Food banks that serve these areas are also feeling the squeeze, as surplus food supplies dwindle but the lines of people seeking help remain long.

More than three months after President Trump vowed to investigate unfounded claims that last November's election was tainted by as many as 5 million fraudulent votes, the White House has announced the creation of a presidential commission led by Vice President Mike Pence to investigate voter fraud.

Mary Beth Burkes lives in Buchanan County, Va., a depressed coal-mining region where 1 in 4 families lives in poverty and where her autistic son gets extra help in the after-school program at his school.

Burkes says the program has been a godsend for her and other parents, because they know their children are in a safe place after school. "Their parents work," she says. "There is no day care in this area."

President Trump's budget would eliminate all funding for 21st Century Community Learning Centers, after-school programs for 1.8 million mostly poor children. The administration says there's no evidence that the program works. Advocates argue there is evidence that it does help improve children's test scores and other learning skills. Those who participate in the program in a small Appalachian community in Virginia say it's invaluable for both kids and their struggling parents.

Baltimore erupted in violence two years ago, after the funeral of Freddie Gray, a young black man who died in police custody. The unrest was about more than Gray's death, though — it exposed deep-seated problems facing many of the city's young people: lack of jobs, deep poverty, rampant crime and deteriorating neighborhoods.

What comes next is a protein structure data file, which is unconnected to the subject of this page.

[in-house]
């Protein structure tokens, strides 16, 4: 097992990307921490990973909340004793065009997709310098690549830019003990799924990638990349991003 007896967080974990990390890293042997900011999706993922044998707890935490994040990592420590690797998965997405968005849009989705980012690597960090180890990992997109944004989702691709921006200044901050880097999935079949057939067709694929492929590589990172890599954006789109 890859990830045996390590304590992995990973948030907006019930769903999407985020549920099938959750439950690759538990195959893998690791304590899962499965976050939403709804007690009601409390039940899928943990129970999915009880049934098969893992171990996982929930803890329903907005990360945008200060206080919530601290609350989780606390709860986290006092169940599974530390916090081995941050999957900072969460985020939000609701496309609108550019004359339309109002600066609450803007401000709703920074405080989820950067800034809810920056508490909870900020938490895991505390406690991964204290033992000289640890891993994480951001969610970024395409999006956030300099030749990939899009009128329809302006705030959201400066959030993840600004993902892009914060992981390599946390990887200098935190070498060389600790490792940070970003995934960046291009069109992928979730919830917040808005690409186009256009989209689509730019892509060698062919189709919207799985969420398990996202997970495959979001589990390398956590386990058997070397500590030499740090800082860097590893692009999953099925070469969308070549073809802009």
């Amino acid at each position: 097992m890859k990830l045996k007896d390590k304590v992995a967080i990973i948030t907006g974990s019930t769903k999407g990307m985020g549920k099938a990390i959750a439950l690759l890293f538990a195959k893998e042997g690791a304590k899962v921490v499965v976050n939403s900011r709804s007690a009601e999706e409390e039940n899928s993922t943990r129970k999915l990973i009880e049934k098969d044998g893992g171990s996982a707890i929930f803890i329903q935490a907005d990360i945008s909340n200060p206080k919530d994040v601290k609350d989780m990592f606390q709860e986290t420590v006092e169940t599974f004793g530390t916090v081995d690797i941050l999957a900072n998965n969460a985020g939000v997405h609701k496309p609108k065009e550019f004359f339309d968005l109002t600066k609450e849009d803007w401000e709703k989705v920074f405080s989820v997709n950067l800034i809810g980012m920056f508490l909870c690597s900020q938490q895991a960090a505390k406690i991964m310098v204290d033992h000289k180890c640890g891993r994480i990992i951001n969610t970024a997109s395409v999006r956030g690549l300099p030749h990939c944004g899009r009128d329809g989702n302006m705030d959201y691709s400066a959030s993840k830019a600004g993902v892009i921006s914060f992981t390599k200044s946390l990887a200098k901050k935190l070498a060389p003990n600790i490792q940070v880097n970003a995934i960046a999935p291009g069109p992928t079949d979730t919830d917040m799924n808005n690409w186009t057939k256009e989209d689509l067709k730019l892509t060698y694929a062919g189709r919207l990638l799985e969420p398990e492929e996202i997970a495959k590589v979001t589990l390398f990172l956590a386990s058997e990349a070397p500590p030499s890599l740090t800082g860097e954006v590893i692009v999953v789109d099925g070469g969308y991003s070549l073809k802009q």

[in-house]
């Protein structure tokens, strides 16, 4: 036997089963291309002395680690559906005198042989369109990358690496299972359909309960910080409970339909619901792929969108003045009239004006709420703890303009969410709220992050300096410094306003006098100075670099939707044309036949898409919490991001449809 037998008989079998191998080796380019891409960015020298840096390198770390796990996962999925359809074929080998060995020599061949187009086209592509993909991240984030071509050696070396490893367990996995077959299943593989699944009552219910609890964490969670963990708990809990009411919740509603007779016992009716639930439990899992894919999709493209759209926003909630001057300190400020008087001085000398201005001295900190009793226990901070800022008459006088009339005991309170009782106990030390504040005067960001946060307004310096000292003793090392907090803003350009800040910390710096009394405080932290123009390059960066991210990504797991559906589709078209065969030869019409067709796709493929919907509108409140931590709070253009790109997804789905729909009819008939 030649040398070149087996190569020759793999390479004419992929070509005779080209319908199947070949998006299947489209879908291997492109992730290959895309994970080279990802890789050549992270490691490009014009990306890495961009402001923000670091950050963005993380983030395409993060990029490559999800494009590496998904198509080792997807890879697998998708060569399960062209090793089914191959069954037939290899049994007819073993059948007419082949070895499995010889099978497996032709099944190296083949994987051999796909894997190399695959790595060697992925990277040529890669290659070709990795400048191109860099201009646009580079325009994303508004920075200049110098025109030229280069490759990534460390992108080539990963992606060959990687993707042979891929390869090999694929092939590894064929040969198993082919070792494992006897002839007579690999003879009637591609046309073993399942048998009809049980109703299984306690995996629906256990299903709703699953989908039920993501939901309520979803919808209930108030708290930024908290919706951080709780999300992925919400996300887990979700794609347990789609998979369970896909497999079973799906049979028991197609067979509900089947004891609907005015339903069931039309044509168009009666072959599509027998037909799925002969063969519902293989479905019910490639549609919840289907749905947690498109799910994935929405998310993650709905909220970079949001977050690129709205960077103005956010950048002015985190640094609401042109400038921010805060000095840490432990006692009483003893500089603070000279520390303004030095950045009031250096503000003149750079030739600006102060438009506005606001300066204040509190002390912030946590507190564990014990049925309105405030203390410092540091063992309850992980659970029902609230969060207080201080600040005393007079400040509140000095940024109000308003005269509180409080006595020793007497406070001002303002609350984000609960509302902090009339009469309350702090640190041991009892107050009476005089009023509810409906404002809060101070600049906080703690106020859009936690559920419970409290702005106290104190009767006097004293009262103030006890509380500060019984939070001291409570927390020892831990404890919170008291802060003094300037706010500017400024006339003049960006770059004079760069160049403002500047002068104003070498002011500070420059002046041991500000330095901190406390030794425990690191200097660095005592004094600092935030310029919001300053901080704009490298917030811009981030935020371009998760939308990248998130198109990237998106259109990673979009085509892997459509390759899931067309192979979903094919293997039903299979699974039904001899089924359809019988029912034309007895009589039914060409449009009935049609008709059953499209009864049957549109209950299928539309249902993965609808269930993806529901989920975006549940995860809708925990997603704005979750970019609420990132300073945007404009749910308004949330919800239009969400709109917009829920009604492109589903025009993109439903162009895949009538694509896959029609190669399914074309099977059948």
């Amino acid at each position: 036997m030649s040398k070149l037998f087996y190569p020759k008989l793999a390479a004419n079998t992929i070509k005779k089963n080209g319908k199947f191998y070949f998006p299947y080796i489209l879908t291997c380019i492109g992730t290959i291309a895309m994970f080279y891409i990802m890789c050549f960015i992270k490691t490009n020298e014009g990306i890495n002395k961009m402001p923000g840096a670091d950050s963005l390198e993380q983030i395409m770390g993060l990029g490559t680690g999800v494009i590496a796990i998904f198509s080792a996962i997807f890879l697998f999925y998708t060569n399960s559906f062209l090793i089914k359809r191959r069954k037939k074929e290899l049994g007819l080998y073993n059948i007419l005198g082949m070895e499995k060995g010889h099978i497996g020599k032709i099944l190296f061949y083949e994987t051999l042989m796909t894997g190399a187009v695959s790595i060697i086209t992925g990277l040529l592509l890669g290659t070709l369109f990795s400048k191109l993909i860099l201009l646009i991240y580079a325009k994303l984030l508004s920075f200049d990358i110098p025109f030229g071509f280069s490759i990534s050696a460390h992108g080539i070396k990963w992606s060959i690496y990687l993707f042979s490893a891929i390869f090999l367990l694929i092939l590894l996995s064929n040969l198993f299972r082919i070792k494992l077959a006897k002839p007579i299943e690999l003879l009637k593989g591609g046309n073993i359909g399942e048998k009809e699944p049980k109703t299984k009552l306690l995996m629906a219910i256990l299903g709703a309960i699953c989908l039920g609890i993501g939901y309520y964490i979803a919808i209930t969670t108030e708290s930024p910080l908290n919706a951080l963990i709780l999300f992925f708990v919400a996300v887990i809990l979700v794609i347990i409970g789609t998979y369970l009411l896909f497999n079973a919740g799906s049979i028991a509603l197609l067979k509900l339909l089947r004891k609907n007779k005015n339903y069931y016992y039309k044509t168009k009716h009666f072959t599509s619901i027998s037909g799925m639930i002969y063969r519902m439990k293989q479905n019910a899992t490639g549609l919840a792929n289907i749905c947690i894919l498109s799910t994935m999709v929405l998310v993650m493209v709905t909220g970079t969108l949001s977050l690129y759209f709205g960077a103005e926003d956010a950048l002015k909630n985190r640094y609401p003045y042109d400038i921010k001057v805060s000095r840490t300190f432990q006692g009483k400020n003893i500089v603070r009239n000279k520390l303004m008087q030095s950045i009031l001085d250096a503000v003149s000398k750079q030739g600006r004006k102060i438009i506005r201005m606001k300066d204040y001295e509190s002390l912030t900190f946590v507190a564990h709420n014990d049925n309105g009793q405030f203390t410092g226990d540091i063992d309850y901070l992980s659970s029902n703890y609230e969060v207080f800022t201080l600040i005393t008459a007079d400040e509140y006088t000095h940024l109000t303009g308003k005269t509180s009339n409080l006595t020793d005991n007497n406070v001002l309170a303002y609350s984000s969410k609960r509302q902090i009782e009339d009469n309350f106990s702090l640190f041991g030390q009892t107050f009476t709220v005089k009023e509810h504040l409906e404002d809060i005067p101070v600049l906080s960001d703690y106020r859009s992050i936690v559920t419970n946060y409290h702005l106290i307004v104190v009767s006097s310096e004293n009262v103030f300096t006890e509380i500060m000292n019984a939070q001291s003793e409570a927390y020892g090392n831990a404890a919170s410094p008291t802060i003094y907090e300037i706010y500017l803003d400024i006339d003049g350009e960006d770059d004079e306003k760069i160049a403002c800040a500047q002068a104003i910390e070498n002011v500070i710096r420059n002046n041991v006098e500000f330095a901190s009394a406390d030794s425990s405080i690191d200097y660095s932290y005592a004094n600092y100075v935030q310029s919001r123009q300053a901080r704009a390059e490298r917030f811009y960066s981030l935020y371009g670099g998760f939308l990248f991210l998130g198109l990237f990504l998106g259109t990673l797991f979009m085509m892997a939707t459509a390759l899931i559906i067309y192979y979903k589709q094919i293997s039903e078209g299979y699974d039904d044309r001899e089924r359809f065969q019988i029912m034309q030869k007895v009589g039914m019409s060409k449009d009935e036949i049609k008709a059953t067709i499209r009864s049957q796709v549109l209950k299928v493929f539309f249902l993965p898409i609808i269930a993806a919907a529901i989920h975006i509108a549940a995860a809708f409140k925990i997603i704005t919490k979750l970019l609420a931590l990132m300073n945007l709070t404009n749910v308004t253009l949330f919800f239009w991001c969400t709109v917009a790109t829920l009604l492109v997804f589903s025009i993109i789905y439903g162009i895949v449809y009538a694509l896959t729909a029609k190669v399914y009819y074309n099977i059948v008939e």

Now, Baltimore residents are assessing what, if anything, has changed in the city since Gray's death.

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FBI Director James Comey has warned that Russia will try once again to influence U.S. elections, possibly as early as next year. To prepare, the federal government has declared elections to be a part of the nation's critical infrastructure that demands special attention.

But the federal government's focus has state and local election officials, who are very protective of how they do things now, extremely nervous.

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Groups that help low-income families get food assistance are alarmed by a recent drop in the number of immigrants seeking help. Some families are even canceling their food stamps and other government benefits, for fear that receiving them will affect their immigration status or lead to deportation. Many of the concerns appear to be unfounded but have been fueled by the Trump administration's tough stance on immigration.

Advocates for the poor say the budget plan the Trump administration rolled out on Thursday would be a kick in the shins for low-income Americans.